The pace of hiring in trucking slowed in March, when for-hire carriers increased payroll 3.2 percent year-over-year but lost jobs compared with February, according to preliminary data released by the Bureau of Labor Statistics Friday.
Seasonally adjusted trucking employment numbers dropped one tenth of a percent last month from February’s peak, when trucking jobs increased 3.7 percent year-over-year, according to an analysis of the Labor Department agency’s data.
The sequential drop represents 1,900 jobs and is the first decline in the seasonally adjusted trucking employment figures tracked by the BLS since last July. Unadjusted data showed a 0.6 percent month-to-month increase in trucking jobs in March.
Trucking hiring hit the brakes as U.S. job growth slowed to 120,000 in March after three straight months of 200,000-plus gains. The unemployment rate fell to 8.2 percent, its lowest level since January 2009, from 8.3 percent in February.
The trend in the BLS payroll numbers reflects a trucking industry that spent 2011 trying to rebuild its work force decimated by the recession. Trucking employment dropped 15 percent from its January 2007 peak through March 2010.
Over the past two years, trucking employment has climbed 8 percent. In the last six months of 2011, the trucking industry boosted payroll 3.7 percent year-over-year on average, creating more than 14,300 jobs, according to the BLS data.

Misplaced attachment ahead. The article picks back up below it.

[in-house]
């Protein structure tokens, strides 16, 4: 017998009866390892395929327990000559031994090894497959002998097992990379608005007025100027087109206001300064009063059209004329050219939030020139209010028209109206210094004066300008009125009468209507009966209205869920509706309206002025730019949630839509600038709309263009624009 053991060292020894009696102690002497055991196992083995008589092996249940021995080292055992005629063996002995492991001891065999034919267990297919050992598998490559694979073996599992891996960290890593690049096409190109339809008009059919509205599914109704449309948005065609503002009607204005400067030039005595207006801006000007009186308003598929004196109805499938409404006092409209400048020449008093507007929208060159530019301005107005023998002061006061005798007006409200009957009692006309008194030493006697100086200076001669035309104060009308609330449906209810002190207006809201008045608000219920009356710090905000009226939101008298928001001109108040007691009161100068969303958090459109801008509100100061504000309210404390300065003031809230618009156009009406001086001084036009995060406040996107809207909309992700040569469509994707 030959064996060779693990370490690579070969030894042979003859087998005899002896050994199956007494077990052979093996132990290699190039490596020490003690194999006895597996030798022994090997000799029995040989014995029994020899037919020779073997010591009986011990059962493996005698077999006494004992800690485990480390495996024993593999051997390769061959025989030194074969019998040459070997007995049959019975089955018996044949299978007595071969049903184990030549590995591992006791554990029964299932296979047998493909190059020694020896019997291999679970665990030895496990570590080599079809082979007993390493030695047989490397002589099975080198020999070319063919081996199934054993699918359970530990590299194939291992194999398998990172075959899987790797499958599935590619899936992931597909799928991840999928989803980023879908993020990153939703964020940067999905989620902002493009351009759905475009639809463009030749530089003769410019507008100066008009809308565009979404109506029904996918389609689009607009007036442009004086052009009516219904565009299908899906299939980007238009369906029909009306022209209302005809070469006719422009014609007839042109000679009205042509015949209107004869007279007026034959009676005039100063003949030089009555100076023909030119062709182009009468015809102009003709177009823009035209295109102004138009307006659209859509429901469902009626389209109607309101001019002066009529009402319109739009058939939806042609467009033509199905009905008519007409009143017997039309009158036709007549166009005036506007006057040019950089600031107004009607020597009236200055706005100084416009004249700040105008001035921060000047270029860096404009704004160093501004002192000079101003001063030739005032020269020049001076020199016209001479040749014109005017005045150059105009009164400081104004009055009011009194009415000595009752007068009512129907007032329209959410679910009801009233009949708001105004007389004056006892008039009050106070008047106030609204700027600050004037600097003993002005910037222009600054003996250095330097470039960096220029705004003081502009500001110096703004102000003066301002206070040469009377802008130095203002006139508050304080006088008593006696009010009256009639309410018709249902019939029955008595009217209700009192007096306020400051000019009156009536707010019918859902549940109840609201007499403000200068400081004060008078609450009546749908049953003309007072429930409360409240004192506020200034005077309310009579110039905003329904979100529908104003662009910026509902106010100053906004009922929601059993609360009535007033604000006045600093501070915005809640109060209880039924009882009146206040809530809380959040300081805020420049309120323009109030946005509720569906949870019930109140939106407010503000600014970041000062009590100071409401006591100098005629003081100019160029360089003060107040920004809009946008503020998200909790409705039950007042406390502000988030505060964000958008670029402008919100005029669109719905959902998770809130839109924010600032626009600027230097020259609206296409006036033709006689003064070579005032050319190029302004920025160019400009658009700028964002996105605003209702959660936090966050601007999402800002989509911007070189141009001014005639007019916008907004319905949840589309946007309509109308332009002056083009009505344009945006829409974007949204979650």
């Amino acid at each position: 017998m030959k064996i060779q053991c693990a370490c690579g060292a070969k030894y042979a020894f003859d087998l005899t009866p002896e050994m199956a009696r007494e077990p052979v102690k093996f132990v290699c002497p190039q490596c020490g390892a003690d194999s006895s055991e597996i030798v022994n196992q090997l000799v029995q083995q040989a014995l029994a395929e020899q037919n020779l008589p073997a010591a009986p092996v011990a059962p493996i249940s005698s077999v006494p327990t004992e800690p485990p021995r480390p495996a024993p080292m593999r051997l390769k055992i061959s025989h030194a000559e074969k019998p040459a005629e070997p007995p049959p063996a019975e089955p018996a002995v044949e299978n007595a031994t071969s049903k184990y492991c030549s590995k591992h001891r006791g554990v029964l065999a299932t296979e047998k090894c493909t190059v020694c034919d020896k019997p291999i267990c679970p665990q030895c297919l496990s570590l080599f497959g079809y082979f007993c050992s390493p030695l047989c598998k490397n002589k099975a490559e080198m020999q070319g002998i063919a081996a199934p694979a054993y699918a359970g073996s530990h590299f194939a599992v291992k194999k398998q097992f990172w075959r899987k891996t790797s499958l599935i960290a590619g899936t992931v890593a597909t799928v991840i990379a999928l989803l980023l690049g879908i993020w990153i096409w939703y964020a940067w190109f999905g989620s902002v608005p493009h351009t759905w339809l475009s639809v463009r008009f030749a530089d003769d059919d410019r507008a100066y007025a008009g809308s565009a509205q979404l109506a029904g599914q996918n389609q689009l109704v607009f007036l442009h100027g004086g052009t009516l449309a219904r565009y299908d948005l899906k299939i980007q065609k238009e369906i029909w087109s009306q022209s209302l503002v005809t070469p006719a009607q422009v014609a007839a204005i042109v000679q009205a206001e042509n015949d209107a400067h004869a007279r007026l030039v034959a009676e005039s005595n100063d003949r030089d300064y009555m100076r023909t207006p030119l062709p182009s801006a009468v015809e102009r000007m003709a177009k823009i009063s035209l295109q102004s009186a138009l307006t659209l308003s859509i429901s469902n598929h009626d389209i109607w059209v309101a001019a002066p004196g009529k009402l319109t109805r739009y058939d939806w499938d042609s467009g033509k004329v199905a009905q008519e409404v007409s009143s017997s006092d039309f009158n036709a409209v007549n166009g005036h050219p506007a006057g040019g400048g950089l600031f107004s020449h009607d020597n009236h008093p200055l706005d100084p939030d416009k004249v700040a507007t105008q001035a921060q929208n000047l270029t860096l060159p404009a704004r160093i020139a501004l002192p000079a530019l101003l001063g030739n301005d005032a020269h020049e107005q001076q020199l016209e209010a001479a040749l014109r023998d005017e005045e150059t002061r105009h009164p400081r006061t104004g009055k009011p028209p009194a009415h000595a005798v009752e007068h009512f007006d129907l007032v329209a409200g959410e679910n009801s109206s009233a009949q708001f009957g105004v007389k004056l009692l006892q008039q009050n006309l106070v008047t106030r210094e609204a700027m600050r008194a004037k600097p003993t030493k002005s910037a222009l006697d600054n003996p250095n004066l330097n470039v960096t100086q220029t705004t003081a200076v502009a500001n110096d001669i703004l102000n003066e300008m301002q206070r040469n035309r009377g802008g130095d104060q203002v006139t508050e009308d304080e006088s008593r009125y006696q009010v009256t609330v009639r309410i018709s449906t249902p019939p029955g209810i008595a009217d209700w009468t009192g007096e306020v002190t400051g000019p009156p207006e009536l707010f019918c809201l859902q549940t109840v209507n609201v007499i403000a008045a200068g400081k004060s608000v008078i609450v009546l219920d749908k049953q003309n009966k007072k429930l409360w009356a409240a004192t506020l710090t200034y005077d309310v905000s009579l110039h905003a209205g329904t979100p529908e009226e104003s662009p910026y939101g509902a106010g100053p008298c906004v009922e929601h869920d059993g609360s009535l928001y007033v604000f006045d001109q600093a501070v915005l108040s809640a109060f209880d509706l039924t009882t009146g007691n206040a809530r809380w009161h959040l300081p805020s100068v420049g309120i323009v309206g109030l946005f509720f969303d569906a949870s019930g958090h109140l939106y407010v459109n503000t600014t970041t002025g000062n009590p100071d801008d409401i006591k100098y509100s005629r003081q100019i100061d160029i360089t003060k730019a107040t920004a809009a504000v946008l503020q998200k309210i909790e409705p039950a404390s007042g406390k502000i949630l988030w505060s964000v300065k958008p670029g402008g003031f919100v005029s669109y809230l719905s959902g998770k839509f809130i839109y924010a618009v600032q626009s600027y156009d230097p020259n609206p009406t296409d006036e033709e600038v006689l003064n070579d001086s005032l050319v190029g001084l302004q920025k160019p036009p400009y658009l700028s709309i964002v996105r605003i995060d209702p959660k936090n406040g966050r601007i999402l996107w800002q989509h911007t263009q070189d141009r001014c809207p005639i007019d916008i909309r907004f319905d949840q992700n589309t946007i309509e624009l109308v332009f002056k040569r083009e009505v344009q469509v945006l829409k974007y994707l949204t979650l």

In January, trucking employment jumped 4.1 percent year-over-year, but growth slowed to 3.7 percent in February and 3.2 percent last month. That compares with 2.6 percent, 3.9 percent and 4.6 percent growth in the same months of 2011.
The more than 100,000 for-hire trucking operators tracked by the BLS added about 41,400 jobs over the past year, and more than 98,000 jobs since March 2010. The actual number of motor carriers and carrier employees in the U.S. is much higher.
However, the BLS tracks a statistically significant portion of the for-hire trucking industry’s payroll in its monthly survey. The agency’s trucking employment figures include office workers, managers and mechanics as well as truck drivers.
Truck drivers, in particular, have been difficult to hire, according to motor carriers. That puts a limit on how quickly carriers can add capacity. BLS occupation and wage data show the number of tractor-trailer drivers increased 2.9 percent last year.